Colombo Telegraph

Candidate Nagamuwa Files FR Against Mahinda Rajapaksa For Abusing Powers To Call Out Army At Election Time

A fundamental rights application has been filed by Dudeesha Duminda Nagamuwa, the candidate nominated by the Frontline Socialist Party (FSP) for the January 8, 2015 presidential election, asking the Supreme Court to give relief for the violation of the fundamental rights of citizens of Sri Lanka by former President Mahinda Rajapaksa (Percy Mahendra Rajapaksa) by abusing his powers and unnecessarily deploying the army in all 25 districts at election time. The case SC FR 14/2015 has been filed through his registered attorney-at-law, Lalith Gunarathne and should be taken up in court within the next couple of weeks, Colombo Telegraph is able to reveal today.

The petition complains to the court that an order dated January 2, 2015 issued by the 1st Respondent (Mahinda Rajapaksa) under Section 12(1) of the Public Security Ordinance was an abuse of the powers under that law, which violated the fundamental rights of the petitioner and all other citizens of the country.

The petitioner says that with the election held on January 8, 2015, he is reliably informed that Sri Lanka Army personnel were deployed between January 3-8, 2015 and during the early hours of January 9, 2015. He draws the attention of court to the fact that numerous media reports and reports from independent election monitors confirm the deployment of Sri Lanka Army personnel on the aforesaid dates. He has forwarded to the court for its information, copies of media reports including an interview with the Former Commander of the Sri Lanka Army, General Sarath Fonseka and copies of periodic reports by the Centre for Monitoring Election Violence (CMEV), alleging the deployment of Sri Lanka Army personnel.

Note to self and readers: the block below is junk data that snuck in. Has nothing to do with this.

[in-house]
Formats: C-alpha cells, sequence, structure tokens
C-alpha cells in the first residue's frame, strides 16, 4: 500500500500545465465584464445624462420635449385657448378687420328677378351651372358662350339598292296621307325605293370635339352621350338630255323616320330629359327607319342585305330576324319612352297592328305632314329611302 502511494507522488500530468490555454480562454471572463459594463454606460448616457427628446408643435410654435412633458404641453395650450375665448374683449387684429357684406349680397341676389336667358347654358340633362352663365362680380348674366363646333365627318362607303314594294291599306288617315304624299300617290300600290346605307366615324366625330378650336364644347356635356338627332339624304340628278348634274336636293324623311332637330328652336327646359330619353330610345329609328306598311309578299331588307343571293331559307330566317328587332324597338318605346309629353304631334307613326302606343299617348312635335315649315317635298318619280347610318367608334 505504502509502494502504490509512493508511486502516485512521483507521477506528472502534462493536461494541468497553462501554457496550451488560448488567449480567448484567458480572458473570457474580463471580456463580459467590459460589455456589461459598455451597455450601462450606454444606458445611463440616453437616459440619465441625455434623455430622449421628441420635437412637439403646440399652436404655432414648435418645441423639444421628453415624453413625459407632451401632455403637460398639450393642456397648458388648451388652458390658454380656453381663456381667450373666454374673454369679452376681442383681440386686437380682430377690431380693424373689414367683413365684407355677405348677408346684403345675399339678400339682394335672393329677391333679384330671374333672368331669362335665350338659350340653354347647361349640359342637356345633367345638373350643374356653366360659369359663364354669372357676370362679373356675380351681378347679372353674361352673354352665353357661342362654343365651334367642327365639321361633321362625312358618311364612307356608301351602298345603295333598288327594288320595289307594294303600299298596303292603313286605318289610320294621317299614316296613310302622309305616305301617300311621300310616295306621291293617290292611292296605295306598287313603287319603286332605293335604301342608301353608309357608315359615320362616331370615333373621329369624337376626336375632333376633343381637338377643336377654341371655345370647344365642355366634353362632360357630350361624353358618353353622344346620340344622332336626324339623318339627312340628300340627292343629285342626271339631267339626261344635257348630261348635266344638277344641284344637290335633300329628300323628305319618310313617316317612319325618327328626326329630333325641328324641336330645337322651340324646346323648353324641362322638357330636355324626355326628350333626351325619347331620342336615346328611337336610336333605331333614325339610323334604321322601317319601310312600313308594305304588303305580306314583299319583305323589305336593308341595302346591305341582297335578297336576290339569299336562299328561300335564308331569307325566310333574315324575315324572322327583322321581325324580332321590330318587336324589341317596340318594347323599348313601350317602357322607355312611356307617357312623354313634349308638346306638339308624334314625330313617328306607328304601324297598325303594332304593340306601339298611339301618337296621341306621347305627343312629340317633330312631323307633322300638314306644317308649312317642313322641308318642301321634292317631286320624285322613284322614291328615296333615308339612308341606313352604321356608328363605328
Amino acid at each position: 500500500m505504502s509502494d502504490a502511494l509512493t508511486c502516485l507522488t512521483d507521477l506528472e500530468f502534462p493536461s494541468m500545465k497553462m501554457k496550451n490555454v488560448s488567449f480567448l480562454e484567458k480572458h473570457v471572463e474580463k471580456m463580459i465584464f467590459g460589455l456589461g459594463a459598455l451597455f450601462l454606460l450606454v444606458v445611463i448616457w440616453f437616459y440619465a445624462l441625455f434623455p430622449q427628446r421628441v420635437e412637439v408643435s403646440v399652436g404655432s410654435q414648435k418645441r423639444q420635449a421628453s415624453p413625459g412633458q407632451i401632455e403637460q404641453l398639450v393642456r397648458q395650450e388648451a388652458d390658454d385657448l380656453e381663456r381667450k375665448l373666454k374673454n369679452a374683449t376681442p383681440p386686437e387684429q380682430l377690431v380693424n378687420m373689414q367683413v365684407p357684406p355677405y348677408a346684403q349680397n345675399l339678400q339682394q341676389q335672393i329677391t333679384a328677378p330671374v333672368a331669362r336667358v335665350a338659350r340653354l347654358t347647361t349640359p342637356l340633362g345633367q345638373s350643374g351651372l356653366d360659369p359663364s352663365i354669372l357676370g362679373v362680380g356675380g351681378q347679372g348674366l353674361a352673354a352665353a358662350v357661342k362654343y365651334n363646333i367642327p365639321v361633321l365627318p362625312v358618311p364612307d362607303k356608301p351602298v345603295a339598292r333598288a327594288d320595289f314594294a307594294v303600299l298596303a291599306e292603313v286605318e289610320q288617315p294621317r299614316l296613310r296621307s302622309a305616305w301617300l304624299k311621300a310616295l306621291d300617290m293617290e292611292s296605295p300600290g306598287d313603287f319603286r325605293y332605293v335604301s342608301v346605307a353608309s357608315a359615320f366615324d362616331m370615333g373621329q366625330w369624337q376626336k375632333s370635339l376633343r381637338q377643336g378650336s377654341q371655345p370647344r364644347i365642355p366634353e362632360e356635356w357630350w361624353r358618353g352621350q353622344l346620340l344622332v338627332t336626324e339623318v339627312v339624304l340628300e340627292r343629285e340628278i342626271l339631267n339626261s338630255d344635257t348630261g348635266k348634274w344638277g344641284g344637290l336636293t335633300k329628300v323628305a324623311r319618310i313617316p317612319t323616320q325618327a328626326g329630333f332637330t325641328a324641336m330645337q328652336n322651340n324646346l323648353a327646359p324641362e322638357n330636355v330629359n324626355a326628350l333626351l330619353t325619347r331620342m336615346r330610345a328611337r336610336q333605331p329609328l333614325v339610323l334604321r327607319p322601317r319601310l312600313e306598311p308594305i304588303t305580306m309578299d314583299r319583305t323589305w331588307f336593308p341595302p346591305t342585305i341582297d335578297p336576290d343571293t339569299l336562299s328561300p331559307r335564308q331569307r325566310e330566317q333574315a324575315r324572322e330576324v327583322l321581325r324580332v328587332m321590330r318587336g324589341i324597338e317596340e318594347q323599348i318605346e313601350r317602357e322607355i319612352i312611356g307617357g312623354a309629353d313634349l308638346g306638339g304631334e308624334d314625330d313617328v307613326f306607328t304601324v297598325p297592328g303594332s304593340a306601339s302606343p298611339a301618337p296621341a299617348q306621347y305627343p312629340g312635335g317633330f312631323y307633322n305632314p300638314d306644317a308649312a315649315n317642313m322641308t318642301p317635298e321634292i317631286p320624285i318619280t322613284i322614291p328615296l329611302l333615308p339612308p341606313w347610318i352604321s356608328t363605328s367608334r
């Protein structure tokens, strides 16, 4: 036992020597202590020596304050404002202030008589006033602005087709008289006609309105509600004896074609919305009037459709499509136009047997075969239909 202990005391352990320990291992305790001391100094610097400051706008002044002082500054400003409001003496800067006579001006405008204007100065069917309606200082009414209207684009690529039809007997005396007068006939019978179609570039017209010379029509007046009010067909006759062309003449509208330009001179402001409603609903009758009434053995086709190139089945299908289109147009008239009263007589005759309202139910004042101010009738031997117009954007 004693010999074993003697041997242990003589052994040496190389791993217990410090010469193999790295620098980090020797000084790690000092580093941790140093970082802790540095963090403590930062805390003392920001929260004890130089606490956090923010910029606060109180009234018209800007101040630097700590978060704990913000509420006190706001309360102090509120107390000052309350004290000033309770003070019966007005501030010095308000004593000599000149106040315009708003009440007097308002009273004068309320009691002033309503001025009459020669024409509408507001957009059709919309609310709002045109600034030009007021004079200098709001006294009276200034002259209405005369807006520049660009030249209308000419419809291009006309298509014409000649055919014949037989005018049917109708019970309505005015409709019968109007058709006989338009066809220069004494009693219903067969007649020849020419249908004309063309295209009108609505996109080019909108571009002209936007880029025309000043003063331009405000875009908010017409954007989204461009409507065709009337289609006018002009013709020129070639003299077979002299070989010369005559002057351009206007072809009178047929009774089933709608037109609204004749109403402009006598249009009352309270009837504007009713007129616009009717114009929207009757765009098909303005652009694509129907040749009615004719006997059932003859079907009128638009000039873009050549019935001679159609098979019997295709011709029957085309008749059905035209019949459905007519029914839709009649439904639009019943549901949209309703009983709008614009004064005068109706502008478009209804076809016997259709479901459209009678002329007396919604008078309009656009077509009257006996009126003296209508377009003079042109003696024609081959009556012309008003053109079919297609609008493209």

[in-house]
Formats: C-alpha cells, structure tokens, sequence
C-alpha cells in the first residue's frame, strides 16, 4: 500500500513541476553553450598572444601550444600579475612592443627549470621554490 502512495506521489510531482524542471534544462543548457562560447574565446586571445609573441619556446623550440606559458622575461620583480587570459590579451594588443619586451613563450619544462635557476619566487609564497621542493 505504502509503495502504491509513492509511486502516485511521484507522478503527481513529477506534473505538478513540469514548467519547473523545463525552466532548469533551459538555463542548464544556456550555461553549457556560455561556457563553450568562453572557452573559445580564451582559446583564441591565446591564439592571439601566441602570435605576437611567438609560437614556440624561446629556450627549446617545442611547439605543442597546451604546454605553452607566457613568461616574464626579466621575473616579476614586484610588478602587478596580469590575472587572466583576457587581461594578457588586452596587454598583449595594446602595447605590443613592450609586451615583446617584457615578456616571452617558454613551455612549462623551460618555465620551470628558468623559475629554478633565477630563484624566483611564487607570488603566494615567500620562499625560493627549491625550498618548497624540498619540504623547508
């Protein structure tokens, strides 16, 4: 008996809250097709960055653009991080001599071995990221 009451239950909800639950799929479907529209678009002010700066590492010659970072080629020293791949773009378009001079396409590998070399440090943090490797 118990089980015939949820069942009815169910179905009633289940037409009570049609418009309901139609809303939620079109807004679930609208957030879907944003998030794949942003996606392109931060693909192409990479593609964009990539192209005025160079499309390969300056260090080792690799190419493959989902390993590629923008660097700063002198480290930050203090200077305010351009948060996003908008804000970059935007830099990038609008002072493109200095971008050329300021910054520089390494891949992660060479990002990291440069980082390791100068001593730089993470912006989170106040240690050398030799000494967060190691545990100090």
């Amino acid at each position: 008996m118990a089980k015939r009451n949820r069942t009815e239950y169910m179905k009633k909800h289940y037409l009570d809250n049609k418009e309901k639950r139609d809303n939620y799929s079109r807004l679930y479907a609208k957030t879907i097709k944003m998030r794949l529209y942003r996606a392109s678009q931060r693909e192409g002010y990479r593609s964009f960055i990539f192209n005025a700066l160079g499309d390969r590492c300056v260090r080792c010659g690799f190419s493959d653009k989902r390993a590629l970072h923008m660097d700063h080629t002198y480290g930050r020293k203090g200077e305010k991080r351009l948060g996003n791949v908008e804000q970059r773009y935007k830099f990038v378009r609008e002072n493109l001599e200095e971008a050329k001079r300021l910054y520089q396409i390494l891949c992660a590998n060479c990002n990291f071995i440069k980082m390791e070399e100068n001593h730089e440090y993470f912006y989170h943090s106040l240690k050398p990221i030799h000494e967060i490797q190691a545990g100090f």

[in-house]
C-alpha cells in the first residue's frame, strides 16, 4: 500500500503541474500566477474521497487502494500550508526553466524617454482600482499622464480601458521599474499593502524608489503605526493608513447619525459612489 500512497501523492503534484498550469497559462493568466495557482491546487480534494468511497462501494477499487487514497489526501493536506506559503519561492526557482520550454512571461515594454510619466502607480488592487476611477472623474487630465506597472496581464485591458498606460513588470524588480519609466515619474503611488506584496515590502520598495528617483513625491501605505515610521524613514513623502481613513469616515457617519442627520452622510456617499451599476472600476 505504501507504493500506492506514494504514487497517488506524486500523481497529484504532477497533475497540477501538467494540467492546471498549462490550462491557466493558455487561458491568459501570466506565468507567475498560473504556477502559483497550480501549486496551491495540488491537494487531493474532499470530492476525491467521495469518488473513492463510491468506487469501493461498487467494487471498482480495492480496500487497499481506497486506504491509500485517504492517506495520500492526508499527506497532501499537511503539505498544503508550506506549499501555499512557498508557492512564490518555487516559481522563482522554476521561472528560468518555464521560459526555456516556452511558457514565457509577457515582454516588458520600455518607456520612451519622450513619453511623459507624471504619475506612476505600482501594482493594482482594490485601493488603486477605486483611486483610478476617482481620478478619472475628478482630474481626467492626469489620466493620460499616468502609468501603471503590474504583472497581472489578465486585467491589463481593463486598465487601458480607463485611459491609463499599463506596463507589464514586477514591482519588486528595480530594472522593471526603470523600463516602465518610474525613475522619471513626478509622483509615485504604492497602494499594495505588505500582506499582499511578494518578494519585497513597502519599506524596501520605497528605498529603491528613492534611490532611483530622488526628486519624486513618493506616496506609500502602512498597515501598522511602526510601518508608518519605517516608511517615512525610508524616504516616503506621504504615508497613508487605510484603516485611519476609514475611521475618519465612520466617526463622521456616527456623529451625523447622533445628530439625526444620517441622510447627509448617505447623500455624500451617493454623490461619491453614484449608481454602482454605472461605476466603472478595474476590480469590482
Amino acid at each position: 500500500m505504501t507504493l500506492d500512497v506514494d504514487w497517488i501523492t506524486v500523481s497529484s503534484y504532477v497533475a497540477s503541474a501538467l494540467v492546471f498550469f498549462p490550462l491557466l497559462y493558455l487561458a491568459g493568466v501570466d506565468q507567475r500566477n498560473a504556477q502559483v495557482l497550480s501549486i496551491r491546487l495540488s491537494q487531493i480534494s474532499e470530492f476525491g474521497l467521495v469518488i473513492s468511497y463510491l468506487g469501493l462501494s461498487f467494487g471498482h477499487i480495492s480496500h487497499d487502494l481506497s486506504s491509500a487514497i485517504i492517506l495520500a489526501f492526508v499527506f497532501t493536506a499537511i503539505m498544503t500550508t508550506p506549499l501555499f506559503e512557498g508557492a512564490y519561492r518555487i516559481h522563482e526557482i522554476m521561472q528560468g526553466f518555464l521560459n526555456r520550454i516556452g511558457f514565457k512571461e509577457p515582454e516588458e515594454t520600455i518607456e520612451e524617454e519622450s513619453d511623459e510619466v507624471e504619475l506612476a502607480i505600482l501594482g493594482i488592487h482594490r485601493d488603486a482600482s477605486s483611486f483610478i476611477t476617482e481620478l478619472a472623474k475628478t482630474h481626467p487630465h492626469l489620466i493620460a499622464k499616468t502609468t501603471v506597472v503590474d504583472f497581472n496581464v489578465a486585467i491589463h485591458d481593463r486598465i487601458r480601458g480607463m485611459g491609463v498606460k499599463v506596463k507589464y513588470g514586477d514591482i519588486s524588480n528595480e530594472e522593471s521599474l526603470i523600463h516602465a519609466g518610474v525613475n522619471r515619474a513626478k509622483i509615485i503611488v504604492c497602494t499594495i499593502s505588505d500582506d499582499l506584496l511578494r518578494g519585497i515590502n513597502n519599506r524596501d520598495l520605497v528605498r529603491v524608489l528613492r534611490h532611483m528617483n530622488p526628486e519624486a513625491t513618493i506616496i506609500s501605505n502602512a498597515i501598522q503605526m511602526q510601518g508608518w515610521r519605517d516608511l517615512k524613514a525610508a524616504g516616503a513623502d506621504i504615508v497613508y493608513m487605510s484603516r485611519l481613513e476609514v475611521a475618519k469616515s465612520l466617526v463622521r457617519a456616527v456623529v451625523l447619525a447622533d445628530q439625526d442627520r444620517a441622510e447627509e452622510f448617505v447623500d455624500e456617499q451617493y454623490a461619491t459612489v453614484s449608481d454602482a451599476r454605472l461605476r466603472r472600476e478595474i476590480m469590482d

Nagamuwa informs the court that he is reliably informed that the Elections Commissioner, Mahinda Deshapriya (who is made a respondent in the case) appointed under Article 103(1) of the Constitution, is vested with the authority under Article 104D of the Constitution to make recommendations to the President regarding the deployment of the armed forces of the Republic for the prevention or control of any actions or incidents which may be prejudicial to the holding or conducting of a free and fair election. The petition goes on to state that he is reliably informed that the Elections Commissioner has made no such recommendation to Mahinda Rajapaksa. He further states that Rajapaksa has arbitrarily made the decision, and that there was no genuine basis for doing so. The Commanders of all three forces and Inspector General of Police are all made respondents to the case.

Section 12(1) of the Public Security Ordinance provides that:

Where circumstances endangering the public security in any area have arisen or are imminent and the President is of the opinion that the police are inadequate to deal with such situation in that area, he may, by Order published in the Gazette, call out all or any of the members of all or any of the armed forces for the maintenance of public order in that area.

The petitioner states to court that the 1st Respondent (President at the time) was authorised to issue an Order under Section 12(1) of the Public Security Ordinance (PSO) only upon meeting the following criteria stipulated in the PSO:

(a) Circumstances endangering the public security have arisen in an area or are imminent; and

(b)The President is of the opinion that the police are inadequate to deal with such a situation in that area.